New study shows latest bike helmets reduce injury

Researchers from Virginia Tech and the Insurance Institute for Highway Safety have conducted what has been called a first-of-its-kind study, and it should be of interest to bicyclists in New York. According to this study, bicyclists who wear urban-style helmets, with their solid design and lack of ventilation, are more than twice as likely to suffer injury in an accident.

To achieve their results; researchers used some of the latest techniques for simulating head injuries and tested various helmets. They developed twelve scenarios to test each helmet's effectiveness from every angle, simulating everything from glancing blows to direct hits.

Fourth of July weekend: the safety risks

New York residents who plan to live it up on the Fourth of July should keep that many accidents take place on during the holiday. The greatest risk is on the roads; both Esurance and the Insurance Institute for Highway Safety state that 40 percent of all highway deaths between 2007 and 2011 occurred because of drunk drivers over the extended July Fourth weekend. During this several-day period, there are approximately 200 highway deaths every year.

Indeed, of all the days of the year, Independence Day is the worst for fatal crashes. Besides alcohol, another factor is that there are more drivers traveling during the holiday weekend. AAA estimates that this year, 37.5 million Americans will be traveling 50 miles or more from their homes to partake in festivities.

New tech may help prevent distracted driving

Many drivers in New York and throughout the U.S. may be open to devices that could help them break away from their smartphones when behind the wheel. It may seem ironic that technology would solve a problem that it initiated, but there are several new devices that could help reduce the number of car accidents attributed to distracted driving.

For example, a Colorado-based company has developed a device called Groove that plugs into a vehicle, links the driver's phone to a cloud and allows the phone provider to block all incoming and outgoing communications. The product is currently undergoing a pilot program in the U.S. and in Australia. Incoming messages will appear after the car is turned off. Though it does not automatically turn off navigation and music streaming, this can be customized.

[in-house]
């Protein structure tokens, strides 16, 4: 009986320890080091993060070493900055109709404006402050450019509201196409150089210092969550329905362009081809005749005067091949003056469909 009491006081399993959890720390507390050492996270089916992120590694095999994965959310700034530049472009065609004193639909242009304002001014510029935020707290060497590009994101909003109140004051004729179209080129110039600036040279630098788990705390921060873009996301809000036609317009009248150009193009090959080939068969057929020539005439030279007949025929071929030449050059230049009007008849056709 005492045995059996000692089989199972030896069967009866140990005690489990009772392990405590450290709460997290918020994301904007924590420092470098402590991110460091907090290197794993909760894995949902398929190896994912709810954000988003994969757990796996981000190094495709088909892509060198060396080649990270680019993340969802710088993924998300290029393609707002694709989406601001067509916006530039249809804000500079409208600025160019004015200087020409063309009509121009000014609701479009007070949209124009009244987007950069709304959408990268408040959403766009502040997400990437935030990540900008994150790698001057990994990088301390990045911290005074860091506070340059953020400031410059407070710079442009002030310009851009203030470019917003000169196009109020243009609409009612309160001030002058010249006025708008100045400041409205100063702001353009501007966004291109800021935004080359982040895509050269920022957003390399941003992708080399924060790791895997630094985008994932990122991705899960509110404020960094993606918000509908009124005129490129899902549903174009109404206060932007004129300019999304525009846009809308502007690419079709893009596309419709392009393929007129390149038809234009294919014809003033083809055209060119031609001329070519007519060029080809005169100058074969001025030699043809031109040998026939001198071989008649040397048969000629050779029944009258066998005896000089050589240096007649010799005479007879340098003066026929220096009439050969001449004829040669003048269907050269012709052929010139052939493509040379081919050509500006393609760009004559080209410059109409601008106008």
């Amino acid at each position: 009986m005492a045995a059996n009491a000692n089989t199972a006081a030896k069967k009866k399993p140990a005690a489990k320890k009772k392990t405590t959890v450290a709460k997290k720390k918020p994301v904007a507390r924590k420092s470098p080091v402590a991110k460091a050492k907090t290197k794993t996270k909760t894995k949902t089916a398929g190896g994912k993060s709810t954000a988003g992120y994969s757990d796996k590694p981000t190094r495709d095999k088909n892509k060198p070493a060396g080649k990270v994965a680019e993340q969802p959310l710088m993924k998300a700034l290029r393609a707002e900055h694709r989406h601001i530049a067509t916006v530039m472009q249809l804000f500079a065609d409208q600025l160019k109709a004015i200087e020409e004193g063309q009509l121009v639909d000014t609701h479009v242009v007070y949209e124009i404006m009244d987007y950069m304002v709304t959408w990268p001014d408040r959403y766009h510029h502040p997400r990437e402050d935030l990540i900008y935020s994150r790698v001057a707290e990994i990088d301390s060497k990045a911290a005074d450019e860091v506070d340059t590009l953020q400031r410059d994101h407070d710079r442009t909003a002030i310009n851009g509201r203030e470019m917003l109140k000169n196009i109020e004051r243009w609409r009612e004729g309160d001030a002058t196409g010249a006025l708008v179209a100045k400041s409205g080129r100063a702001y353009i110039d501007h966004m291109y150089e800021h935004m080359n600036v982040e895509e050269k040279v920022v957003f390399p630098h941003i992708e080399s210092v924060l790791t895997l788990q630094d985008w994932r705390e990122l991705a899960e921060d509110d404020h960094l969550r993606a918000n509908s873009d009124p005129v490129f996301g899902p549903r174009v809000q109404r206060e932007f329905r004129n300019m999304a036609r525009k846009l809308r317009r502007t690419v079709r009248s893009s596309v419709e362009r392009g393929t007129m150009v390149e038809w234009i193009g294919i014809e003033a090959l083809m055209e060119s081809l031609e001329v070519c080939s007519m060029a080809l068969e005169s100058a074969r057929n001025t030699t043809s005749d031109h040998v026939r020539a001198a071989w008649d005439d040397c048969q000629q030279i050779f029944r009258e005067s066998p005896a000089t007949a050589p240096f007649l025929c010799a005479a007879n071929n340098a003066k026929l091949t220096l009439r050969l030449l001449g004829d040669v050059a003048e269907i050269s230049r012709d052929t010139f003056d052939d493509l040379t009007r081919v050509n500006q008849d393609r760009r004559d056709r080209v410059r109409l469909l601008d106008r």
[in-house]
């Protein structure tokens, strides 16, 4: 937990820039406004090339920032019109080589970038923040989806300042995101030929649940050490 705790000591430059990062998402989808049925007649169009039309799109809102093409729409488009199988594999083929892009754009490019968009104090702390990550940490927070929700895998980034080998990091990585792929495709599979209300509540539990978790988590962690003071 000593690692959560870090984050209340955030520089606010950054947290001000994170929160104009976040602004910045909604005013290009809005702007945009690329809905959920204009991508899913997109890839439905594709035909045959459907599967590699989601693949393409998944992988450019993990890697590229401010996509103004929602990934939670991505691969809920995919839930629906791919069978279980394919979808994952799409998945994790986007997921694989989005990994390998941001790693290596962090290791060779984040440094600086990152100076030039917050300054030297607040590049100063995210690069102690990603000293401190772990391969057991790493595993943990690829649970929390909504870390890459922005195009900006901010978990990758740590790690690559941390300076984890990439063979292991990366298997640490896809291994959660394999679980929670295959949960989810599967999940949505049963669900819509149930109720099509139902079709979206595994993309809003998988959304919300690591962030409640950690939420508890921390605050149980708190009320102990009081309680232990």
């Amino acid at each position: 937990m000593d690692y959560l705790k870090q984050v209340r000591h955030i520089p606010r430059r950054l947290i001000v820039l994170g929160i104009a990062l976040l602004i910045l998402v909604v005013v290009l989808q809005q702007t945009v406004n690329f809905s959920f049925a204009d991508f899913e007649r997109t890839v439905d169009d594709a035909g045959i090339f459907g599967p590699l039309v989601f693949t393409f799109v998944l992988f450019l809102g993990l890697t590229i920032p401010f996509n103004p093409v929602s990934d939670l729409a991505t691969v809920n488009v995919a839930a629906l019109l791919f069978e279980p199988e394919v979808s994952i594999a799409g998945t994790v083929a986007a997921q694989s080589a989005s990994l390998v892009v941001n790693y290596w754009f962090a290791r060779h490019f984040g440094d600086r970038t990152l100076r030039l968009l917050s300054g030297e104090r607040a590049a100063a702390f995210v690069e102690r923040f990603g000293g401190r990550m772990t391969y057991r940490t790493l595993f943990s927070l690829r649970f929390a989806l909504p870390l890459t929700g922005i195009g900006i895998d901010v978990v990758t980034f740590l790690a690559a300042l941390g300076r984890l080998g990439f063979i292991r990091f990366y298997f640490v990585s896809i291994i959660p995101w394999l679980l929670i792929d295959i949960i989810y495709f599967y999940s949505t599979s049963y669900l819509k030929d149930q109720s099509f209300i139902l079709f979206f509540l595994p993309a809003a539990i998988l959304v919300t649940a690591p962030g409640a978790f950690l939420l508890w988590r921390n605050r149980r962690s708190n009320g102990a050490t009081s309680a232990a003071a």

Comparing drowsy and drunk driving

New York motorists who drive drowsy could have a similar experience to those who drive drunk. Driving after staying awake for 24 consecutive hours is similar to driving with a blood alcohol content of .10 percent. That is above the .08 percent threshold states use to determine if a driver is legally drunk. One difference between tired and drunk drivers is that a drunk driver may try to drive slowly and avoid obstacles.

Drowsy drivers may simply go to sleep while driving at a high rate of speed. Those who are in a vehicle with a drowsy driver should learn the signs that someone is too tired to operate it. Those signs include heavy eyelids, drifting out of the proper lane and constant yawning. If those signs are apparent, the driver should be asked to pull over.

Increase in SUVs may be a factor in rise of pedestrian deaths

Although there has been a concerted effort in New York City and numerous other cities and towns across the U.S., the number of fatal pedestrian accidents has remained high. While many factors have been blamed for the increase, including smartphone use and marijuana legalization, a study showed that SUVs might be a major part of the problem.

According to the Insurance Institute for Highway Safety, there was an 81 percent increase in fatal pedestrian accidents that involved SUVs from 2009 to 2016. Further, SUVs reportedly became the number one cause of death for pedestrians in 2014. This makes sense as the number of SUVs on the road have increased over the years. Because these vehicles are heavier and bigger, they can be more dangerous than sedans if they strike a pedestrian.